# How to test how much current 9 servos can draw at a time? [closed]

Plus how should I use a multimeter to test it?

P. S. Really sorry for a noon question.

• Welcome to Robotics, confused_engineer. I'm closing this because it's not a robotics question - it belongs at Electrical Engineering. That said, the easiest way to do this is to just look up the 'Absolute Maximum Ratings' and find current. If that's not possible (harvested servos, etc.) you should follow @BenceKaulics' post, with the caveat that you need to get the servo to draw its peak current (stall). Oct 7 '16 at 18:57
• I also wonder, in your system, if it is possible to drive all 9 servos at peak torque. Often you'll find, for a manipulator arm, that this scenario doesn't make sense. But that depends on the system, and we don't have any information about that. Oct 8 '16 at 17:37

I assume that all the servos are identical, so it is enough to measure only one, and multiply the result by 9.

The best would be if you could use a lab bench variable power supply, like this. With one of these you do not even need a multimeter as these power supplies are able to measure the current they are sourcing. You simply just need to connect the "+" to the VCC of the servo and the "-" to the GND of the servo, set the output votlage and check the current.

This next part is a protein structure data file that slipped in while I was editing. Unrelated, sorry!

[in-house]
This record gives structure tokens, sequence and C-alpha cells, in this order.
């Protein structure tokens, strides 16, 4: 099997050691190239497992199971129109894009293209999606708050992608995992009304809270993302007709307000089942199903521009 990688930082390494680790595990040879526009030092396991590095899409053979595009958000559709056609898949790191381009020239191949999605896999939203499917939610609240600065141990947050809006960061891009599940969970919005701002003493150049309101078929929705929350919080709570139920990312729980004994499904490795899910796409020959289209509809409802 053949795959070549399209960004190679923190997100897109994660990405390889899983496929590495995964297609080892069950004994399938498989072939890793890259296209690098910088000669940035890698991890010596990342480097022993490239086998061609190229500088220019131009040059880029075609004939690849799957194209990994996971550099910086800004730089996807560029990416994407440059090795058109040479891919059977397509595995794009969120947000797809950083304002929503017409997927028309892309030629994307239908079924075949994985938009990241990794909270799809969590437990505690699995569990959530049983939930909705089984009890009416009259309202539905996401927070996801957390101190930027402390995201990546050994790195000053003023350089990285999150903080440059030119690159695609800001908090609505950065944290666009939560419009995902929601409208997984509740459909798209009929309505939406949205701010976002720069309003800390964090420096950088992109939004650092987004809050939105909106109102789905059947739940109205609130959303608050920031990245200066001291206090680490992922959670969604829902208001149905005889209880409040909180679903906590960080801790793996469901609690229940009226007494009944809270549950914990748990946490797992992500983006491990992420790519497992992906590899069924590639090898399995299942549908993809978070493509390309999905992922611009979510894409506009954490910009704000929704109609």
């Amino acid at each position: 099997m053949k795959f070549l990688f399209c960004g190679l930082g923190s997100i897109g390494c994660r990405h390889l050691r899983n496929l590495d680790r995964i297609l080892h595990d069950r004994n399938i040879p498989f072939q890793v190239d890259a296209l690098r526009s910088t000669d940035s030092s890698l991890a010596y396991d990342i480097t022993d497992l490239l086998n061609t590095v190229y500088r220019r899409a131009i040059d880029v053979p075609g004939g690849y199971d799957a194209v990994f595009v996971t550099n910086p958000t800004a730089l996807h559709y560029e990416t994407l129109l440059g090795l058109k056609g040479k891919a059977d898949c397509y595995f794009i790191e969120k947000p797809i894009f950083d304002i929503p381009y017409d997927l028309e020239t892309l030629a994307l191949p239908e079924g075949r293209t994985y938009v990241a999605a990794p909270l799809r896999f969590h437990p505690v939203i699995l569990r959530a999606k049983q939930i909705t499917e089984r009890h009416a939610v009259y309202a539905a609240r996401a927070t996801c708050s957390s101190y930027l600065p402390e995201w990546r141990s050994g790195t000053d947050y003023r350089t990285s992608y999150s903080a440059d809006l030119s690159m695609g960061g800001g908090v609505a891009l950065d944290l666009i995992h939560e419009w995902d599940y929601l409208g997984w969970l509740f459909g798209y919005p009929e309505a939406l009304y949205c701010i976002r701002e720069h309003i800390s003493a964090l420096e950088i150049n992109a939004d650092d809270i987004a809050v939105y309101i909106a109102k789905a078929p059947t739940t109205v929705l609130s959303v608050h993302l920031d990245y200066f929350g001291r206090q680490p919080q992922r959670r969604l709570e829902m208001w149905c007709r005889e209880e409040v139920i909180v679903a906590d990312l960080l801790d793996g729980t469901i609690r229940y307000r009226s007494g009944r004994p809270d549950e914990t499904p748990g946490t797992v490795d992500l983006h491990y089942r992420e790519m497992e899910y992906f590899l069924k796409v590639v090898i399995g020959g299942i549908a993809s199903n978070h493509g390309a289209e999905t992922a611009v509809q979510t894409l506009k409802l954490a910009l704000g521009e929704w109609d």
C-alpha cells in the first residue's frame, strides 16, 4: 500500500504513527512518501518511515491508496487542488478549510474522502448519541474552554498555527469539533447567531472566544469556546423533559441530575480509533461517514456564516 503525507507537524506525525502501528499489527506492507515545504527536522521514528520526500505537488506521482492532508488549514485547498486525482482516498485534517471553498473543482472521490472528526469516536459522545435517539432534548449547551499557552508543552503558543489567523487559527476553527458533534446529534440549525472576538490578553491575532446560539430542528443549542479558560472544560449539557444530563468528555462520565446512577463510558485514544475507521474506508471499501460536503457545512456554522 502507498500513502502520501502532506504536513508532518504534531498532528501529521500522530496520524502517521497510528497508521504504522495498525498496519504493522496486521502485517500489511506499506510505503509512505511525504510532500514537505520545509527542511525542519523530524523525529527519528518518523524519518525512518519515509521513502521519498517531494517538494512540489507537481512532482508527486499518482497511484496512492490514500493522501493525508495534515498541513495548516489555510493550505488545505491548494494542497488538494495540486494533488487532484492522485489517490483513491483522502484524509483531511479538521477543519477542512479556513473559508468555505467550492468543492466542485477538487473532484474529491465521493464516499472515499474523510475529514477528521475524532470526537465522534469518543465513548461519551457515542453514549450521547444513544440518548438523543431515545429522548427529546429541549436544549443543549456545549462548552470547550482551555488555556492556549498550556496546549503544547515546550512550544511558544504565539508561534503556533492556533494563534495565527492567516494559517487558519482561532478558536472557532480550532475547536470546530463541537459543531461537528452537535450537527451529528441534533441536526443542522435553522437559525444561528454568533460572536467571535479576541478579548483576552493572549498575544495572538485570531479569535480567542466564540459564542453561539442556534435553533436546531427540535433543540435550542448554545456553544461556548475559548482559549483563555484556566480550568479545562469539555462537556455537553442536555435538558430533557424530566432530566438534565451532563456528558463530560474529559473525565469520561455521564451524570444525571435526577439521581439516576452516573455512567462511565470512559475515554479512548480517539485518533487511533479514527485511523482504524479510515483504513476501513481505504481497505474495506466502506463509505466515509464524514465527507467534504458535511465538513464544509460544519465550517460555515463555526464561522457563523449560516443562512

If you do not have access to such a device then the following setup should be used.

As you can see the multimeter should be connected in series with the servo to measure its current.

You should connect to multimeter cables as it can be seen on the following image.

(source: engineersgarage.com)

You are going to measure DC current, and possibly it will be over 1 A, so choose the measurement range accordingly. The red cable goes to the power supply Vout ("+") and the black cable goes to the VCC of the servo.

Make sure the all of your wires are suitable for the measurement, they won't melt or catch fire because of large currents. And if exists, check the datasheet of the servos about its current comsuption, just to know what range to expect.

• Hello thanks man I really appreciate your help, I got the right answer. I do apologize as it was a really noob question but I am more smarter now and much closer to finishing up my project. Thank you bence kaulics Oct 8 '16 at 22:29